A safe yet inexpensive way to view the Sun is to look through a #14 arcwelder's glass.
Tony Flanders

Alternatively, you can go to a welding-supply store and buy a piece of #14 arcwelder’s glass (as in the image above), which reduces sunlight enough for safe direct naked-eye viewing.

But no matter what, do not use other items such as smoked glass, stacked sunglasses, polarized filters, camera filters, candy wrappers, or compact discs. They might reduce the Sun’s glare, but enough harmful radiation can sneak through to damage your eyes. Only use materials specifically manufactured for safe solar viewing or #14 arcwelder's glass.

No Glasses? Use Pinhole Projection

Pinhole projection via shoebox
You can use a shoebox to create a simple pinhole projector. Tape a piece of paper on the inside of one end, then cut two holes in the other end, one for looking into and one for creating the actual pinhole. As sunlight streams through the pinhole, it will create an image of the eclipsed Sun on the paper. (Note that you'll want to put the lid on the box to ensure it's dark enough to clearly see the Sun's image.)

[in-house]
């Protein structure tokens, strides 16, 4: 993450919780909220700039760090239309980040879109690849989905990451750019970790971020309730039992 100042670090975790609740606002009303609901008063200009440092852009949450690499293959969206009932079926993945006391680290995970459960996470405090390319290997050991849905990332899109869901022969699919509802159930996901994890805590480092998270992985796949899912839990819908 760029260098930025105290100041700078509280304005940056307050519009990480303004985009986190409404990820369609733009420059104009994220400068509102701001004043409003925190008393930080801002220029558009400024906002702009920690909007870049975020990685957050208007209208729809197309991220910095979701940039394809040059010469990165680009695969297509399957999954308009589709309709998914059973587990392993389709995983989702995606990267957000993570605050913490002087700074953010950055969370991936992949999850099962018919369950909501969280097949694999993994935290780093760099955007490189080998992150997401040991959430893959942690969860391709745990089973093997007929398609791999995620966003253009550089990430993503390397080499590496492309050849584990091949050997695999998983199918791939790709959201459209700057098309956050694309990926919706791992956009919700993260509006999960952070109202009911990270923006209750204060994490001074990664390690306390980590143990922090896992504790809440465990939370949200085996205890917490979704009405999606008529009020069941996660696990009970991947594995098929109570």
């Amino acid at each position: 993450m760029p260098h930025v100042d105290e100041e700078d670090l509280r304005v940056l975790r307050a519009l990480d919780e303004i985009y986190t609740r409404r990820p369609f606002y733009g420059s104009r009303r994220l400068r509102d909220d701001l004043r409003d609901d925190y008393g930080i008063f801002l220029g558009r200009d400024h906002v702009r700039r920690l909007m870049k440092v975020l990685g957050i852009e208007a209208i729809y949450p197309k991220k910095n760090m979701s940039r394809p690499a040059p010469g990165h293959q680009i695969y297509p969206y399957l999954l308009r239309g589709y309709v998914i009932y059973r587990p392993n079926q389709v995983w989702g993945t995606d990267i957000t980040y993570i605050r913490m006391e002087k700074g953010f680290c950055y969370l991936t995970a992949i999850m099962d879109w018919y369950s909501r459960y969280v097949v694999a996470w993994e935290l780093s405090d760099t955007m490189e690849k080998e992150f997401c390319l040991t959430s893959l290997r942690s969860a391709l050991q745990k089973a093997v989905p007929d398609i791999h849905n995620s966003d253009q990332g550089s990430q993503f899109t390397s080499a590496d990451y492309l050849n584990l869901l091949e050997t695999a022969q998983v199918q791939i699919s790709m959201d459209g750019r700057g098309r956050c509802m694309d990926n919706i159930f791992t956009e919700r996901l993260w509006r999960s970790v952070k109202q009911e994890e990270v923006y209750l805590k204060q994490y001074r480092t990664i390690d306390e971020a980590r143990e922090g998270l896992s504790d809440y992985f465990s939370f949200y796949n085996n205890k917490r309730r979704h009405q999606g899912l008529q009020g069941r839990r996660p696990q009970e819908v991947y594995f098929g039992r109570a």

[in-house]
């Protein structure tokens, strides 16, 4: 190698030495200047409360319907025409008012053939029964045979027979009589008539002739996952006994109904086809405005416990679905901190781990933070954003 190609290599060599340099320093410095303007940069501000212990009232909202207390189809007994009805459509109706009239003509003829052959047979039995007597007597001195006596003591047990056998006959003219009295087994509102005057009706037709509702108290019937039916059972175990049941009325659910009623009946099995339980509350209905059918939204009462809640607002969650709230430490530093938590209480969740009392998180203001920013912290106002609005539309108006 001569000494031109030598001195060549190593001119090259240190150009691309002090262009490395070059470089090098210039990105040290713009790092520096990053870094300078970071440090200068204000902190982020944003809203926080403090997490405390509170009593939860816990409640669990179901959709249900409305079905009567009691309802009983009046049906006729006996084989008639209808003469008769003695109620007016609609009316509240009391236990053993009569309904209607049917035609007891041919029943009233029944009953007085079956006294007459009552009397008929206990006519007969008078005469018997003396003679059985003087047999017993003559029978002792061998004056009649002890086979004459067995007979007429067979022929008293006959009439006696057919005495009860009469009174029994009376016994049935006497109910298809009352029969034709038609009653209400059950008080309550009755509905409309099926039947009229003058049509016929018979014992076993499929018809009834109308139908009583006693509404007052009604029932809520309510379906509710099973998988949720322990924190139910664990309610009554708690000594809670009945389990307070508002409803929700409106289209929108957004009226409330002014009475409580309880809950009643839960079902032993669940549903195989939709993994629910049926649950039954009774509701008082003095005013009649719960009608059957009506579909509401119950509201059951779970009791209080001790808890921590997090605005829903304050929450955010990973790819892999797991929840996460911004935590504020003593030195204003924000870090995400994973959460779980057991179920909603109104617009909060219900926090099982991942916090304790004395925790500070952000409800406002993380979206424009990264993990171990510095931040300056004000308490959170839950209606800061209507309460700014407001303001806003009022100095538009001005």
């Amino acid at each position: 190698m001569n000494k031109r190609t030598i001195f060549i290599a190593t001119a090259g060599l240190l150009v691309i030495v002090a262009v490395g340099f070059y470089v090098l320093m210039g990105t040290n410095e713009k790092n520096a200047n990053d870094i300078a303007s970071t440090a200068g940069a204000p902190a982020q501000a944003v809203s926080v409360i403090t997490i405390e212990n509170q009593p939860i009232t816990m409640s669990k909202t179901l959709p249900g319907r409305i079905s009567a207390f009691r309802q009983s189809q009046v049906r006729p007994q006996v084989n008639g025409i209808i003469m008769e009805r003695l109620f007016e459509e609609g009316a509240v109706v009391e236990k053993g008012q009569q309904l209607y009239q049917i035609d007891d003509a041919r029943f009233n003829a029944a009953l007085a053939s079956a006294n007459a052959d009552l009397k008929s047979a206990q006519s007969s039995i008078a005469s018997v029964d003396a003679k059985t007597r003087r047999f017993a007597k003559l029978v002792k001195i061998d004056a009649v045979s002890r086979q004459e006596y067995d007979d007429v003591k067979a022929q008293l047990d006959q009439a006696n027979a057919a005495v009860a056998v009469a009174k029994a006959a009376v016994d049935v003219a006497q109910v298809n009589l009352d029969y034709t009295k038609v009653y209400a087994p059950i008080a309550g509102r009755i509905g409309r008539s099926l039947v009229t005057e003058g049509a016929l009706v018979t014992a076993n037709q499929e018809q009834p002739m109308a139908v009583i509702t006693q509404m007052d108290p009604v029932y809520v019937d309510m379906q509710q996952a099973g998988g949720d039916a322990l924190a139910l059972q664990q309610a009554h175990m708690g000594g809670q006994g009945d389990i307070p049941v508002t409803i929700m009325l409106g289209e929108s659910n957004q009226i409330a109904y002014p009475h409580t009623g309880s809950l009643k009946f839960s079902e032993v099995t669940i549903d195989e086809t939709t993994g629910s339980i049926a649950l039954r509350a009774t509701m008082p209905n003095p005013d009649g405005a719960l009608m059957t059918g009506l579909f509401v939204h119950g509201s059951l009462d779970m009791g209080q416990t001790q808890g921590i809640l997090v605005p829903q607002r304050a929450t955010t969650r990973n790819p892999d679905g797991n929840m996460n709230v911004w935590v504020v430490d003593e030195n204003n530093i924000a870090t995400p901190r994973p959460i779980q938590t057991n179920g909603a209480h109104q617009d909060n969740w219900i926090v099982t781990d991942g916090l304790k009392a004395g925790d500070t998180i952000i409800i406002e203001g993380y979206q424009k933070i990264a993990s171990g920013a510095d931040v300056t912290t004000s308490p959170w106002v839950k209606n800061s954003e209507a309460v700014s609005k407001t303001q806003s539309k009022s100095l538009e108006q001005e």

Leah Tiscione / Sky & Telescope

The simplest safe method for viewing the Sun is to project the Sun's image onto a piece of paper. Poke a small hole in an index card with a pencil point, face it toward the Sun, and hold a second card three or four feet behind it in its shadow. The hole will project a small image of the Sun's disk onto the lower card. The projected image will show all the phases of a solar eclipse, just as the real Sun does. Experiment with different size holes: A large hole makes the image bright but fuzzy; a small hole makes it dim but sharp.

For a better view, you can reduce the amount of daylight shining on the viewing card or paper by enclosing the image in a box, such as a cereal or shoe box. This method lets you use a small pinhole, giving a sharp image.